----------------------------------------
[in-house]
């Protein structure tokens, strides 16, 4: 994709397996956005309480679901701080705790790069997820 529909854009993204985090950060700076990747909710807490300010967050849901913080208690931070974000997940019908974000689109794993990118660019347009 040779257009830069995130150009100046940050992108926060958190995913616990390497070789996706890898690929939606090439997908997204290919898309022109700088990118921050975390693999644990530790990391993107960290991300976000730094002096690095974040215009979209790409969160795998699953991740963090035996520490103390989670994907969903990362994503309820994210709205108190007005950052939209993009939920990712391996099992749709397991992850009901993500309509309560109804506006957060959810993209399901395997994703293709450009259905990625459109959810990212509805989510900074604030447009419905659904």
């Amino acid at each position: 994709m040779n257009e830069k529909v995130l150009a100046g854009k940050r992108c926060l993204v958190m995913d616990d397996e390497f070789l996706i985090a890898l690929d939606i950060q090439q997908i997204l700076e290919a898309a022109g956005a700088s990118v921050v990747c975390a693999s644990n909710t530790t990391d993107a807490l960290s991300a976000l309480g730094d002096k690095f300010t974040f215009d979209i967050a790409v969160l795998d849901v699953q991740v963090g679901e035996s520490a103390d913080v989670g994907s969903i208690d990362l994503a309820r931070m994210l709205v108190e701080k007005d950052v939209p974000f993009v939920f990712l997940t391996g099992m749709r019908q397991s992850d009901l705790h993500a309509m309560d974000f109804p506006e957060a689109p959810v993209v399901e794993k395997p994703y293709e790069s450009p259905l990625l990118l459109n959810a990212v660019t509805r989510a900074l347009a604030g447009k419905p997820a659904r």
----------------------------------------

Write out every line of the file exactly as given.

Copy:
[in-house]
């Protein structure tokens, strides 16, 4: 994709397996956005309480679901701080705790790069997820 529909854009993204985090950060700076990747909710807490300010967050849901913080208690931070974000997940019908974000689109794993990118660019347009 040779257009830069995130150009100046940050992108926060958190995913616990390497070789996706890898690929939606090439997908997204290919898309022109700088990118921050975390693999644990530790990391993107960290991300976000730094002096690095974040215009979209790409969160795998699953991740963090035996520490103390989670994907969903990362994503309820994210709205108190007005950052939209993009939920990712391996099992749709397991992850009901993500309509309560109804506006957060959810993209399901395997994703293709450009259905990625459109959810990212509805989510900074604030447009419905659904």
């Amino acid at each position: 994709m040779n257009e830069k529909v995130l150009a100046g854009k940050r992108c926060l993204v958190m995913d616990d397996e390497f070789l996706i985090a890898l690929d939606i950060q090439q997908i997204l700076e290919a898309a022109g956005a700088s990118v921050v990747c975390a693999s644990n909710t530790t990391d993107a807490l960290s991300a976000l309480g730094d002096k690095f300010t974040f215009d979209i967050a790409v969160l795998d849901v699953q991740v963090g679901e035996s520490a103390d913080v989670g994907s969903i208690d990362l994503a309820r931070m994210l709205v108190e701080k007005d950052v939209p974000f993009v939920f990712l997940t391996g099992m749709r019908q397991s992850d009901l705790h993500a309509m309560d974000f109804p506006e957060a689109p959810v993209v399901e794993k395997p994703y293709e790069s450009p259905l990625l990118l459109n959810a990212v660019t509805r989510a900074l347009a604030g447009k419905p997820a659904r």